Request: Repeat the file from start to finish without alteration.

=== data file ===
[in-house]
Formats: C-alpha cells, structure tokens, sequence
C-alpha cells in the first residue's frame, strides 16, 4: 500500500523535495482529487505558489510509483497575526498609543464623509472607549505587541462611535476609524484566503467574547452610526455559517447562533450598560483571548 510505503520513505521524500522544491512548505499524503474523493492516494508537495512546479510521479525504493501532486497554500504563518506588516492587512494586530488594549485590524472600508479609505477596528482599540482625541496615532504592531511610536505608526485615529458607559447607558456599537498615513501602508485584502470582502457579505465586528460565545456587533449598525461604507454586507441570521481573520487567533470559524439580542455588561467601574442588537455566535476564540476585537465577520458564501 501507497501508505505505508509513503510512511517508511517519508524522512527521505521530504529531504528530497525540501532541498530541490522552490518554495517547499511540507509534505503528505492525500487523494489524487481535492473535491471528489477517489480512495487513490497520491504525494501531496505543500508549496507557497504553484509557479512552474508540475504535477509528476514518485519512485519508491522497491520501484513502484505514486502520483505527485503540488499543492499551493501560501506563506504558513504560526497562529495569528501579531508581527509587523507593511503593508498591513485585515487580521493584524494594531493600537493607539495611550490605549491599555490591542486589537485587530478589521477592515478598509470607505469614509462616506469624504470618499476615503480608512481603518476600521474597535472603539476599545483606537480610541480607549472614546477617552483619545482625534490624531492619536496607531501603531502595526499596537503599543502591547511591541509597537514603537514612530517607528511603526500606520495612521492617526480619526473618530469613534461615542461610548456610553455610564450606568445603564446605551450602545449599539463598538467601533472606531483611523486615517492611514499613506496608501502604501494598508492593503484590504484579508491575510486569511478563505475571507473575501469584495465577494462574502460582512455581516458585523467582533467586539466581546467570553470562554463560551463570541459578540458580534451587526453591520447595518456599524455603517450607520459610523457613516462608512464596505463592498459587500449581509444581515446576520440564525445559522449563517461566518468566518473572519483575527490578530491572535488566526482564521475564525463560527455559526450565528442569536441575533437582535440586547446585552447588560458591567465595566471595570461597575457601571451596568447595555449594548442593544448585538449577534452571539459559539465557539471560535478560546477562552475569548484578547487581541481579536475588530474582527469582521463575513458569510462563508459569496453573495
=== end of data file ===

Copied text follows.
[in-house]
Formats: C-alpha cells, structure tokens, sequence
C-alpha cells in the first residue's frame, strides 16, 4: 500500500523535495482529487505558489510509483497575526498609543464623509472607549505587541462611535476609524484566503467574547452610526455559517447562533450598560483571548 510505503520513505521524500522544491512548505499524503474523493492516494508537495512546479510521479525504493501532486497554500504563518506588516492587512494586530488594549485590524472600508479609505477596528482599540482625541496615532504592531511610536505608526485615529458607559447607558456599537498615513501602508485584502470582502457579505465586528460565545456587533449598525461604507454586507441570521481573520487567533470559524439580542455588561467601574442588537455566535476564540476585537465577520458564501 501507497501508505505505508509513503510512511517508511517519508524522512527521505521530504529531504528530497525540501532541498530541490522552490518554495517547499511540507509534505503528505492525500487523494489524487481535492473535491471528489477517489480512495487513490497520491504525494501531496505543500508549496507557497504553484509557479512552474508540475504535477509528476514518485519512485519508491522497491520501484513502484505514486502520483505527485503540488499543492499551493501560501506563506504558513504560526497562529495569528501579531508581527509587523507593511503593508498591513485585515487580521493584524494594531493600537493607539495611550490605549491599555490591542486589537485587530478589521477592515478598509470607505469614509462616506469624504470618499476615503480608512481603518476600521474597535472603539476599545483606537480610541480607549472614546477617552483619545482625534490624531492619536496607531501603531502595526499596537503599543502591547511591541509597537514603537514612530517607528511603526500606520495612521492617526480619526473618530469613534461615542461610548456610553455610564450606568445603564446605551450602545449599539463598538467601533472606531483611523486615517492611514499613506496608501502604501494598508492593503484590504484579508491575510486569511478563505475571507473575501469584495465577494462574502460582512455581516458585523467582533467586539466581546467570553470562554463560551463570541459578540458580534451587526453591520447595518456599524455603517450607520459610523457613516462608512464596505463592498459587500449581509444581515446576520440564525445559522449563517461566518468566518473572519483575527490578530491572535488566526482564521475564525463560527455559526450565528442569536441575533437582535440586547446585552447588560458591567465595566471595570461597575457601571451596568447595555449594548442593544448585538449577534452571539459559539465557539471560535478560546477562552475569548484578547487581541481579536475588530474582527469582521463575513458569510462563508459569496453573495